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Film Review: Family Secrets, Fine Acting in ‘August: Osage County’

CHICAGO – There will be inevitable comparisons to the Pulitzer Prize winning stage version of “August: Osage County” from the thousands of people who have been touched by the stage play. But in giving the film version a chance, there is the same passion, drama and heat of family dysfunction within it, with a dream cast.

Interview: Finding Truth with Cast of ‘August: Osage County’

CHICAGO – Gathering an ensemble cast for a film version of a Pulitzer Prize winning stage play is a tricky assignment. Some of the actors selected for “August: Osage County” – play and screenplay by Tracy Letts – are a mix of veterans (Juliette Lewis, Margo Martindale) and relative newcomers (Julianne Nicholson).

HollywoodChicago.com Hookup: 40 Pairs of Passes to ‘August: Osage County’ with Meryl Streep

August: Osage County with Meryl Streep

CHICAGOHighly anticipated! In the latest HollywoodChicago.com Hookup: Film with our unique social giveaway technology, we have 40 pairs of advance-screening passes up for grabs to the darkly searing “Tracy Letts” comedy “August: Osage County” starring Meryl Streep!

Film Review: Great Cast Can’t Find Truth in False Plotting of ‘Out of the Furnace’

One overriding thought dominated my time with Scott Cooper’s stunningly disappointing “Out of the Furnace” – I just don’t care. When I wasn’t picking apart the gigantic plot holes in the narrative, I was marveling at the overheated characters who have been crafted from cliché instead of the real world.

HollywoodChicago.com Hookup: 50 Pairs of Passes to ‘Mud’ With Matthew McConaughey, Reese Witherspoon

CHICAGO – In the latest HollywoodChicago.com Hookup: Film with our unique social giveaway technology, we have 50 pairs of movie passes up for grabs to the advance screening of the highly anticipated “Mud” with Matthew McConaughey!

Film Review: Metaphor is Message in Violent ‘Killing Them Softly’

CHICAGO – If there ever was an industry that deserved a good metaphor bashing, it would be the financial sector. “Killing Them Softly” does a hit-over-the-head with the symbolism, but at the same time delivers a gritty and literate parable, featuring Brad Pitt, James Gandolfini and Ray Liotta.

Film Review: The Dog Days of Diane Keaton in ‘Darling Companion’

Darling Companion

CHICAGO – “If you want a friend in Washington,” Harry S. Truman once said, “get a dog.” The same can be said for the film industry, as they keep producing canine quandaries. Diane Keaton, Kevin Kline, Sam Shepard and Elisabeth Moss cozy up to their own ‘Darling Companion.’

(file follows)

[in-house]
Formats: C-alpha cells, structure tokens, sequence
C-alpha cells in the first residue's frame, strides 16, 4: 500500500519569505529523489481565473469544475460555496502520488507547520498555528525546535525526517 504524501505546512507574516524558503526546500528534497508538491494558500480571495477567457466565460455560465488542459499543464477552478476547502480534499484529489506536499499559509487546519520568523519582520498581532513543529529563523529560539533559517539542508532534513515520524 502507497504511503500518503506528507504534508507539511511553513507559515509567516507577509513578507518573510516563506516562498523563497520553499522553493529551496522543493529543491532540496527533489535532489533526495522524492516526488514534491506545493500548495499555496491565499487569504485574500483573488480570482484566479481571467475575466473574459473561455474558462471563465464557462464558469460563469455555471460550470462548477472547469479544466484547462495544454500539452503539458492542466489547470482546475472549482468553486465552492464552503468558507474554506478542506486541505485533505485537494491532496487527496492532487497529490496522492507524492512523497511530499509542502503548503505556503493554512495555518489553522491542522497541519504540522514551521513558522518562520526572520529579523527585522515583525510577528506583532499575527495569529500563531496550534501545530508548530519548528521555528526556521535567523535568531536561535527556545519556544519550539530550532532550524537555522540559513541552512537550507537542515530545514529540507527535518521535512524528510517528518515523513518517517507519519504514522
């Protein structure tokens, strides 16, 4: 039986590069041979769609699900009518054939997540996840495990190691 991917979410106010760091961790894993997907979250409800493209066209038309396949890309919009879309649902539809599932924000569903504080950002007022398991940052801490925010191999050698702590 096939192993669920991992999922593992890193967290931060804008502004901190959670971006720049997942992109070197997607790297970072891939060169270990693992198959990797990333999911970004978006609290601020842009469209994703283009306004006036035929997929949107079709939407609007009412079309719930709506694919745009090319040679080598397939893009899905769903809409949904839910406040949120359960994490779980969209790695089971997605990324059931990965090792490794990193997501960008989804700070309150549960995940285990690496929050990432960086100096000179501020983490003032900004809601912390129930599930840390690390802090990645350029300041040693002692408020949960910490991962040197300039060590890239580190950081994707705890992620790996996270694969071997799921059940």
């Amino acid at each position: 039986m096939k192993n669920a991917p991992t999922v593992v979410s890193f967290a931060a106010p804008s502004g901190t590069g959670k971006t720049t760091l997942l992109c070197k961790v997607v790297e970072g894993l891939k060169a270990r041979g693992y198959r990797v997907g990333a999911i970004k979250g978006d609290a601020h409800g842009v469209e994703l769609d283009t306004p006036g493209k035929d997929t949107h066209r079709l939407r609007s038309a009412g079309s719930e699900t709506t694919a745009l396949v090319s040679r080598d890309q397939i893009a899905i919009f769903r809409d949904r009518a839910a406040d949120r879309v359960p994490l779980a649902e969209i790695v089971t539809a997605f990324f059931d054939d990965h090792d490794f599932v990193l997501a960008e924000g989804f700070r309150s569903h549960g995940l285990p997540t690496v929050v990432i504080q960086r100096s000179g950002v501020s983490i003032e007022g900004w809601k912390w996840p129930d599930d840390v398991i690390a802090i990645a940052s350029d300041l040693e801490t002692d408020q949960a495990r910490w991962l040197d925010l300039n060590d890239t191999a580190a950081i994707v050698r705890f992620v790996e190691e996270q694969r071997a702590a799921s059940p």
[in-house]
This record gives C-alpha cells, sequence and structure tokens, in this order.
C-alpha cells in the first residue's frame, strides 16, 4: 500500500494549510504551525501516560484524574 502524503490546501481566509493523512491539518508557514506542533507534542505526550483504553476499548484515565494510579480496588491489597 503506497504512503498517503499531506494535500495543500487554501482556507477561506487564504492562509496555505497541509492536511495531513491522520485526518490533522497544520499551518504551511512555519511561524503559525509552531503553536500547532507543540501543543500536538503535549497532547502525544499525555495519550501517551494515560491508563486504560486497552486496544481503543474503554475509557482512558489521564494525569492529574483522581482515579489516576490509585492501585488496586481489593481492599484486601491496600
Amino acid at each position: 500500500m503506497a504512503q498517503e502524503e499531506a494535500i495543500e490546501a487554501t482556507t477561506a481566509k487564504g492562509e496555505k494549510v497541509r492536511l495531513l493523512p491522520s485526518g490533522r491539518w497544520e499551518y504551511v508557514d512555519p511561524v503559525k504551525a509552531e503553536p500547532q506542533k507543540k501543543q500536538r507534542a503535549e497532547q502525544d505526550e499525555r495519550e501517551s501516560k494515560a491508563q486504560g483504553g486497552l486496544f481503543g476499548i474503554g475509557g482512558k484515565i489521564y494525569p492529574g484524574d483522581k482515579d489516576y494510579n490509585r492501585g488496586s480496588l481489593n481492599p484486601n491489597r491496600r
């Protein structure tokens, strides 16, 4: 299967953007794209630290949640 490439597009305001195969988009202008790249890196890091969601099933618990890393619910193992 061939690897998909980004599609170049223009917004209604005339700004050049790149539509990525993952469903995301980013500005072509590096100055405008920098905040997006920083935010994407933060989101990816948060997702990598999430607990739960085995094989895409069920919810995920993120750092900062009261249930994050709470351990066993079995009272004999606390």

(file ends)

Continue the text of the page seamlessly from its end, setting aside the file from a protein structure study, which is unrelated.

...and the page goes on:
Film Review: Denzel Washington Lives in Boring ‘Safe House’

CHICAGO – “Safe House” is so overly familiar that you not only will think that you’ve seen it before and know exactly where it’s going before it gets there, but you will also barely remember having seen it once it’s over.

Blu-ray Review: Flawed ‘Blackthorn’ Bolstered By Superb Visuals, Extras

Blackthorn Film Review

CHICAGO – I frankly can’t imagine how any moviegoer could favor Mateo Gil’s somber, low-key genre exercise, “Blackthorn,” over George Roy Hill’s marvelously entertaining 1969 classic, “Butch Cassidy and the Sundance Kid.” Sure, Western buffs have often criticized Hill’s film for romanticizing its subject matter, yet there was a dark edge and tragic poignance in William Goldman’s script that earned the film its shattering ending.

Film Review: ‘Blackthorn’ Offers Wistful Rethinking of Butch Cassidy Legend

Blackthorn Film Review

CHICAGO – Western buffs have often criticized George Roy Hill’s 1969 classic, “Butch Cassidy and the Sundance Kid,” for romanticizing its subject matter to the point where it felt less concerned about its titular criminals and more interested in the friendship between stars Paul Newman and Robert Redford. Yet for all of the charm in William Goldman’s script, there was an underlying darkness and tragic poignance that allowed the final act to pack an unforgettable punch.

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TV, DVD, BLU-RAY & THEATER REVIEWS

  • Spike Heels Stage Play

    CHICAGO – If you can remember the 1990s outside of childhood, you are in the glow of middle age, so congratulations. The Brown Paper Box Co. theater ensemble takes us back to those thrilling days of yesteryear with “Spike Heels,” a relationship comedy centering on the co-mingling antics of two couples, with a slight nod toward George Bernard Shaw and the play “Pygmalion” (or its musical counterpart, “My Fair Lady”).

  • Book of Merman, The

    CHICAGO – One potential theater-goer loves the “The Book of Mormon.” The other would rather stay home and watch old Ethel Merman YouTube videos. Pride Films & Theater offers the ultimate solution by combining both in a campy musical, “The Book of Merman.” Yep, two Elder characters from The Church of Jesus Christ of Latter-Day Saints meets foghorn singer Ethel Merman.

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